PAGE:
The clean beauty boom has become widespread.
According to data from NielsenIQ, the movement for natural and free products has reached the mass market. The growth of these products is overindexed against sales of beauty and personal care products, which increased by 2% last year.
Anna Mayo, Client Manager, NielsenIQ, believes the result is due as much to retailers as to consumers. âPeople have really taken the time and are being educated about it,â Mayo said. âThere has been a lot of pressure from retailers behind it, Sephora has its own program, which is probably the most famous. Ulta has done a lot of work with their Conscious Beauty program, and Target and Walmart now have badges. “
However, claims regarding durability are also taken into account – a hot issue that Mayo expects to gain only more traction. âWhere we really see things moving in the future is around sustainability. Consumers have really embraced this mindset of their products which are ‘free’, and now they are looking for recyclable packaging, waterless packaging, refillable and maybe products in glass packaging, âhe said. she adds.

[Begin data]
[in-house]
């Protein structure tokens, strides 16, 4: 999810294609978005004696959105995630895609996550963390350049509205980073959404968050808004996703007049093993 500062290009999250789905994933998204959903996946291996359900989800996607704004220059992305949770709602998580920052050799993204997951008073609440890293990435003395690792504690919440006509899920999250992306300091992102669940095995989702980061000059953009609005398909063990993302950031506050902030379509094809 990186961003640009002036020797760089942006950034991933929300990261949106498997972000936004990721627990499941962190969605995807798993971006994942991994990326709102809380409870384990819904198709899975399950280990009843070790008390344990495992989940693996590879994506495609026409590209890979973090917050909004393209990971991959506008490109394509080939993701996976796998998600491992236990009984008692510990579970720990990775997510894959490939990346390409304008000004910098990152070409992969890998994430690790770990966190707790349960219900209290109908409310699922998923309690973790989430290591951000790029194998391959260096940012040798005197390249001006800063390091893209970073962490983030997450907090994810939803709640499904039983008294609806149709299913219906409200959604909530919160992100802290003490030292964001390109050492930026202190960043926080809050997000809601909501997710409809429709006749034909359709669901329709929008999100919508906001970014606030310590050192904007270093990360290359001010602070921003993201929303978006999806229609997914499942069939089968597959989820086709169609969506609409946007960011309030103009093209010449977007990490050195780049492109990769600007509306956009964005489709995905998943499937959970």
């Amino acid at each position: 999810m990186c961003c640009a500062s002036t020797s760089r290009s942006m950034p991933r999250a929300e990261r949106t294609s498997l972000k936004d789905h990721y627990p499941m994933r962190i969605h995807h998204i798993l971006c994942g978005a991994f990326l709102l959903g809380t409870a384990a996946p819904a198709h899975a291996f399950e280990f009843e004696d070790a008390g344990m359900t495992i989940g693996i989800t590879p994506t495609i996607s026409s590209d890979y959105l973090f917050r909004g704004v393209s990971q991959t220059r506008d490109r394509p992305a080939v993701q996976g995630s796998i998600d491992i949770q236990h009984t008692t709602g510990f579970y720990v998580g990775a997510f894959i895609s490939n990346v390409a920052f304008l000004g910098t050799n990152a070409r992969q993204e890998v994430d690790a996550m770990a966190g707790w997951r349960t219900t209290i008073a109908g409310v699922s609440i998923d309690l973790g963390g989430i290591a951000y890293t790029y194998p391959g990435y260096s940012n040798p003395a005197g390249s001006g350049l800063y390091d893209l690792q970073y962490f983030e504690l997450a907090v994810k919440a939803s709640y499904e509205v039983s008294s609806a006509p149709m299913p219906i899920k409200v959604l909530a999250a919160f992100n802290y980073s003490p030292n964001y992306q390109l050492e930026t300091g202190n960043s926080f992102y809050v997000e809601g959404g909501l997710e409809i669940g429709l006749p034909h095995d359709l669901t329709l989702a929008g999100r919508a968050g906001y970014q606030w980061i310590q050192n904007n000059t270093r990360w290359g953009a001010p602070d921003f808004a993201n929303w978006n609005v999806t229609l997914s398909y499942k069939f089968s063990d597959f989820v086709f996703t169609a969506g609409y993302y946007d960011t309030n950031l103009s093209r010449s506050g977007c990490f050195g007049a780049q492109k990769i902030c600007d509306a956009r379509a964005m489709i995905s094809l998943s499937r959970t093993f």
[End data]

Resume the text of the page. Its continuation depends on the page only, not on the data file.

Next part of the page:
Here, see a look at the growth of clean beauty, according to NielsenIQ.
- Total beauty and personal care increased 2 percent Last year.
- Paraben-free products have developed 3.6 percent, those without parabens and sulphates increased 5 percent, and those without parabens, sulfates and phthalates increased 13 percent.
- Altogether clean beauty has grown 8.1 percent.
- Among the most important attributes of the product, 40.2 percent of consumers are looking for natural ingredients.
- 17.6 percent of consumers are looking for environmentally friendly products.
- 15.8 percent of consumers are looking for recyclable packaging, while 7.9 percent of consumers are looking for reusable packaging.
- Gen Z buyers are 1.3 times more likely to want to try âgreenâ products.
To learn more about WWD.com, visit:
Clean beauty first? Saie Beauty ventures into vintage clothing
EWG publishes new Clean Beauty certifications
Is clean beauty still relevant today?